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  • Writer's pictureJim Cathey

The Hickok 539B aka the Equalizer

Updated: May 27, 2021


A vintage tube-based stereo depends on strong balanced tubes. Newly manufactured tubes make this straightforward, however vintage even if NOS (new old stock), requires testing to ensure a balance between the plates within a tube but among its companion tubes in the same amp and in the other active amps. The vintage MC275 amps use 7 signal tubes with the lead tube, a 12AX7 followed by 2-12AU7, 2-12BH7, and 2-12AZ7, (USA Tube Reference #). The tubes following the 12AX7 are paired in groups of 3 for the left and right channel, (L = 1-12AU7, 1-12BH7, and 1-12AZ7). Within each of these tubes they have 2 plates that need to be measured and must be within 3% of mutual conductance with no shorts or leaks, and then tested to within 3% of the next companion tube in the same amp and then 3% to the next 3 amps and their corresponding tubes. With 4 amps and a pre-amp having a total of 34 signal tubes and 16 power tubes the amount of testing required to keep the amps balanced for best imaging is significant and requires a large inventory of tubes. 34 signal tubes is 68 tests at about 2 min each assuming all tubes were accepted/matched; Time-wise, that’s over 2hrs of testing for a total system rebalancing. The 3% tolerance is my number determined via trial and error; 10% is too much to keep optimum imaging and less than 3% is hard to find or maintain. The 3% maybe a little tight but when running 4 independent amps it’s a must; think of it like 4 artists painting an image simultaneously where the brush strokes are aligned else the image will be blurred.


Once the amps and pre-amp are loaded with balanced tubes I check the dB of the left vs. right channels for each driver at different frequencies at the listening position. That along with reference recordings with strong imaging confirms the tube selection and balancing.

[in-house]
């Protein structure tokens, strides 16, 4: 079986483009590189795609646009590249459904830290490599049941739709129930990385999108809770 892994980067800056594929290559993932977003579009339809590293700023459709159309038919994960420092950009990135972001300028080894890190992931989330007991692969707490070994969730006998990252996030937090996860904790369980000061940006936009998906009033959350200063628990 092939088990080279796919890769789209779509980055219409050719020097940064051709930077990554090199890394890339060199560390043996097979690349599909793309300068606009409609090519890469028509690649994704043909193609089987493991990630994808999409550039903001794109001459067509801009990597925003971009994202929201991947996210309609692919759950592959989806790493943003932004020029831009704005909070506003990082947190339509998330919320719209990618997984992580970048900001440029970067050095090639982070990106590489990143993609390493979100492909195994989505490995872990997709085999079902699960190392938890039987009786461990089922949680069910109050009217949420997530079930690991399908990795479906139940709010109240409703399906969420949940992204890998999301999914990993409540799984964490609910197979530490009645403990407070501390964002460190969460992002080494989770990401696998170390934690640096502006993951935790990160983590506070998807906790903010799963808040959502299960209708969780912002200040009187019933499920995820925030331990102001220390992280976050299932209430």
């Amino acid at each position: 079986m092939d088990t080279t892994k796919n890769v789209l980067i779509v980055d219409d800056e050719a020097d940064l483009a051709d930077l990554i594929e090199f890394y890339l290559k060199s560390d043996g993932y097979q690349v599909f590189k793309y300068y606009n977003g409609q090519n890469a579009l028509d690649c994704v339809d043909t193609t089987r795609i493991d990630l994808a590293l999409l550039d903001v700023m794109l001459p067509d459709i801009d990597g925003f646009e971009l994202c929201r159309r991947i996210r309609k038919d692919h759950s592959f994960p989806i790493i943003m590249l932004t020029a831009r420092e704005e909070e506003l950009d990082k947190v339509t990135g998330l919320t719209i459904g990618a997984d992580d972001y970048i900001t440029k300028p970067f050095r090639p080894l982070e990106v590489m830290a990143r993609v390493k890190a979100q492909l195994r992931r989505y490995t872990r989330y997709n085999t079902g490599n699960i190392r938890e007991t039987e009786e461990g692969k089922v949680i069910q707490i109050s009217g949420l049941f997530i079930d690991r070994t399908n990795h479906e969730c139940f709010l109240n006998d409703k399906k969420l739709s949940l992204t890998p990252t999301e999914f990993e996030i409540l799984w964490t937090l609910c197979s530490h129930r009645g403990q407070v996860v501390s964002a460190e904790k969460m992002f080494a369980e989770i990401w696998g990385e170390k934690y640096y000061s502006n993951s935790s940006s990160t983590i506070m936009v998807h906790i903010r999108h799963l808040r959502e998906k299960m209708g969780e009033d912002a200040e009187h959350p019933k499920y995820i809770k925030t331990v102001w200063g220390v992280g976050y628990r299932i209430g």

At this point, I also want to introduce my biggest support tool, the Hickok 539B. The 539 was a popular tube testing tool for many technicians who repaired TVs, Stereos, radio’s and other tube driving appliances. This 539 is also point-to-point wiring and operates on tubes requiring its own tuning and is critical. Check out the photo, it’s definitely a bit off-putting but it’s a champion for testing tubes for leaks, shorts, and mutual conductance matching.



McIntosh MC275

Set of 4 MC275
Hickok 539B

As for the inventory of tubes, the KT88 power tubes being manufactured today can be ordered in matched lots of 16 for the setup as I have. It’s the vintage signal tubes from the 1960s that take time to find. There are plenty of tubes selling online but a knowledge of what you are buying to the detail of the plate size and color, pin layout and coating, getter shape and location, tube markings, etc. is critical. It does not take long to figure out that one may have purchased the wrong tube or the performance is below sub-optimal levels. Over time I have found great sellers and collectors and have tried all kinds of tubes to enhance the system but the selection I have now seems to be the end game. To know more details on signal tube selection, see my blog on “What makes a unique setup?"


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